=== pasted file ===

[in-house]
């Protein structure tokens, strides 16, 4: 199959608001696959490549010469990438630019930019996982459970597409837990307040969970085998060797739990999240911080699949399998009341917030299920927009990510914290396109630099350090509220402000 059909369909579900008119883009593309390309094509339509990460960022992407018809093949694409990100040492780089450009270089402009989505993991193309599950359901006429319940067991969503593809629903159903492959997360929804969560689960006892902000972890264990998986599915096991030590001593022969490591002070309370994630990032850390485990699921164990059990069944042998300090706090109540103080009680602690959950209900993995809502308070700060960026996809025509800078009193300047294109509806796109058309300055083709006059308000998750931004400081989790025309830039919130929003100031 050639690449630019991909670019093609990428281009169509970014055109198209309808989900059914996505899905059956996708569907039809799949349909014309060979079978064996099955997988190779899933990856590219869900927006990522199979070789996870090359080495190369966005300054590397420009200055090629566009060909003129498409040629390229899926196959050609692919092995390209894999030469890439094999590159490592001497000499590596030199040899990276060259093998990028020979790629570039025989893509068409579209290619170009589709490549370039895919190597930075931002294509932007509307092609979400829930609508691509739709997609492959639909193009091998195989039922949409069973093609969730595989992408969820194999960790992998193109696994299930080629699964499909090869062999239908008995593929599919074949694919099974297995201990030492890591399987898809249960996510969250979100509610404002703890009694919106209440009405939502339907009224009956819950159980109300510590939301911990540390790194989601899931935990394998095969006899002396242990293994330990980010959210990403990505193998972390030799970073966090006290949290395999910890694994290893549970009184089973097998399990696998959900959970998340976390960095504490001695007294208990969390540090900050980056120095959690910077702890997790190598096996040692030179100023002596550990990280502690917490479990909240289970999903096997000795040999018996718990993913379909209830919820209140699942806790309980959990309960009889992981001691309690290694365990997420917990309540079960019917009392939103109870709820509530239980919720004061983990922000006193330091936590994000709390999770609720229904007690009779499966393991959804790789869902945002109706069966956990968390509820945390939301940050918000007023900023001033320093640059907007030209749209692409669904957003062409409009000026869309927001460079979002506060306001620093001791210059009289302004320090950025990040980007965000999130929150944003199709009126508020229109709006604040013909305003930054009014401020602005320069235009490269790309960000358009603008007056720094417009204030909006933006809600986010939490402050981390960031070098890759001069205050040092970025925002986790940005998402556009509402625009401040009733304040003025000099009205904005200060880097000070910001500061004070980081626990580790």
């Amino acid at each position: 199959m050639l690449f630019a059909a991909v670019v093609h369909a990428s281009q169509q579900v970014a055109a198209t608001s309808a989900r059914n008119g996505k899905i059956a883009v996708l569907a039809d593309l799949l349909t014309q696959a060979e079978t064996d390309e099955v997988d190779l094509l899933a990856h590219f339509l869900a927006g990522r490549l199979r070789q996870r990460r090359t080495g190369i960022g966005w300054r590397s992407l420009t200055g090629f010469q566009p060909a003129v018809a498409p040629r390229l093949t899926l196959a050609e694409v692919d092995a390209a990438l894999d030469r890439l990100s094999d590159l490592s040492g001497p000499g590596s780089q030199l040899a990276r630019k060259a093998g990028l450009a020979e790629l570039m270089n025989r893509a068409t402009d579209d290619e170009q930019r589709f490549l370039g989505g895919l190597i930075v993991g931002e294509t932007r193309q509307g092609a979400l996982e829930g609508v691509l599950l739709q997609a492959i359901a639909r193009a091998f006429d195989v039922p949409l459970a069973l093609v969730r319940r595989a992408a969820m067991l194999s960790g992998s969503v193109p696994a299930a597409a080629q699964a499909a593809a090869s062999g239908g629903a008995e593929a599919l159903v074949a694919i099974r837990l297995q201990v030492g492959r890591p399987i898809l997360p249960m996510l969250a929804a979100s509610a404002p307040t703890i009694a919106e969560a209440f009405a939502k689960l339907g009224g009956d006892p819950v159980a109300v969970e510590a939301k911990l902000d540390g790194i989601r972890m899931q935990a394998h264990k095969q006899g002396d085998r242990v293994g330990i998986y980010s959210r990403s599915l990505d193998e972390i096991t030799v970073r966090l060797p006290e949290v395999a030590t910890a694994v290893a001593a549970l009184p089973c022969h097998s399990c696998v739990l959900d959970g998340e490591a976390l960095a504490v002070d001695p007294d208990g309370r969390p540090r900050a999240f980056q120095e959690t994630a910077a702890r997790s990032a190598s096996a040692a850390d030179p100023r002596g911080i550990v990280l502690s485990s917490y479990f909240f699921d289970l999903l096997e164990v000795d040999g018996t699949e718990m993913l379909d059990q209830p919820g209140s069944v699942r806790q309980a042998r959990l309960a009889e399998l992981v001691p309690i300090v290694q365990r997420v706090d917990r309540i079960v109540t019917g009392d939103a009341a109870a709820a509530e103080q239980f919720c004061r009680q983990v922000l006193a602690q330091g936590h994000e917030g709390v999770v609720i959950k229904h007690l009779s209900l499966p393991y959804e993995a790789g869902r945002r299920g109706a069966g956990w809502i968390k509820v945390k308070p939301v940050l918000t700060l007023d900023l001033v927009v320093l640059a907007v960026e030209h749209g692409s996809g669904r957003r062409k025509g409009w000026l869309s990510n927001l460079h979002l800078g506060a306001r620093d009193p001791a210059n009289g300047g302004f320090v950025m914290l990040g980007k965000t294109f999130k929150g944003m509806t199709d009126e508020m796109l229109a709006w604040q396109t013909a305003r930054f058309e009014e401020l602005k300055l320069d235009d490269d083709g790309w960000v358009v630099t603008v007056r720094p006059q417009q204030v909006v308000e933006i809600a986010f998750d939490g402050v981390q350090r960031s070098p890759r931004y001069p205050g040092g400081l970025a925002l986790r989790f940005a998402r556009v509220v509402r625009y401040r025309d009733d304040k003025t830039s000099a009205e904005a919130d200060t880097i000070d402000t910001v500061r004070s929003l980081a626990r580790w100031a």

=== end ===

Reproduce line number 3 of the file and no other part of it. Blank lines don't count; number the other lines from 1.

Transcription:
């Amino acid at each position: 199959m050639l690449f630019a059909a991909v670019v093609h369909a990428s281009q169509q579900v970014a055109a198209t608001s309808a989900r059914n008119g996505k899905i059956a883009v996708l569907a039809d593309l799949l349909t014309q696959a060979e079978t064996d390309e099955v997988d190779l094509l899933a990856h590219f339509l869900a927006g990522r490549l199979r070789q996870r990460r090359t080495g190369i960022g966005w300054r590397s992407l420009t200055g090629f010469q566009p060909a003129v018809a498409p040629r390229l093949t899926l196959a050609e694409v692919d092995a390209a990438l894999d030469r890439l990100s094999d590159l490592s040492g001497p000499g590596s780089q030199l040899a990276r630019k060259a093998g990028l450009a020979e790629l570039m270089n025989r893509a068409t402009d579209d290619e170009q930019r589709f490549l370039g989505g895919l190597i930075v993991g931002e294509t932007r193309q509307g092609a979400l996982e829930g609508v691509l599950l739709q997609a492959i359901a639909r193009a091998f006429d195989v039922p949409l459970a069973l093609v969730r319940r595989a992408a969820m067991l194999s960790g992998s969503v193109p696994a299930a597409a080629q699964a499909a593809a090869s062999g239908g629903a008995e593929a599919l159903v074949a694919i099974r837990l297995q201990v030492g492959r890591p399987i898809l997360p249960m996510l969250a929804a979100s509610a404002p307040t703890i009694a919106e969560a209440f009405a939502k689960l339907g009224g009956d006892p819950v159980a109300v969970e510590a939301k911990l902000d540390g790194i989601r972890m899931q935990a394998h264990k095969q006899g002396d085998r242990v293994g330990i998986y980010s959210r990403s599915l990505d193998e972390i096991t030799v970073r966090l060797p006290e949290v395999a030590t910890a694994v290893a001593a549970l009184p089973c022969h097998s399990c696998v739990l959900d959970g998340e490591a976390l960095a504490v002070d001695p007294d208990g309370r969390p540090r900050a999240f980056q120095e959690t994630a910077a702890r997790s990032a190598s096996a040692a850390d030179p100023r002596g911080i550990v990280l502690s485990s917490y479990f909240f699921d289970l999903l096997e164990v000795d040999g018996t699949e718990m993913l379909d059990q209830p919820g209140s069944v699942r806790q309980a042998r959990l309960a009889e399998l992981v001691p309690i300090v290694q365990r997420v706090d917990r309540i079960v109540t019917g009392d939103a009341a109870a709820a509530e103080q239980f919720c004061r009680q983990v922000l006193a602690q330091g936590h994000e917030g709390v999770v609720i959950k229904h007690l009779s209900l499966p393991y959804e993995a790789g869902r945002r299920g109706a069966g956990w809502i968390k509820v945390k308070p939301v940050l918000t700060l007023d900023l001033v927009v320093l640059a907007v960026e030209h749209g692409s996809g669904r957003r062409k025509g409009w000026l869309s990510n927001l460079h979002l800078g506060a306001r620093d009193p001791a210059n009289g300047g302004f320090v950025m914290l990040g980007k965000t294109f999130k929150g944003m509806t199709d009126e508020m796109l229109a709006w604040q396109t013909a305003r930054f058309e009014e401020l602005k300055l320069d235009d490269d083709g790309w960000v358009v630099t603008v007056r720094p006059q417009q204030v909006v308000e933006i809600a986010f998750d939490g402050v981390q350090r960031s070098p890759r931004y001069p205050g040092g400081l970025a925002l986790r989790f940005a998402r556009v509220v509402r625009y401040r025309d009733d304040k003025t830039s000099a009205e904005a919130d200060t880097i000070d402000t910001v500061r004070s929003l980081a626990r580790w100031a």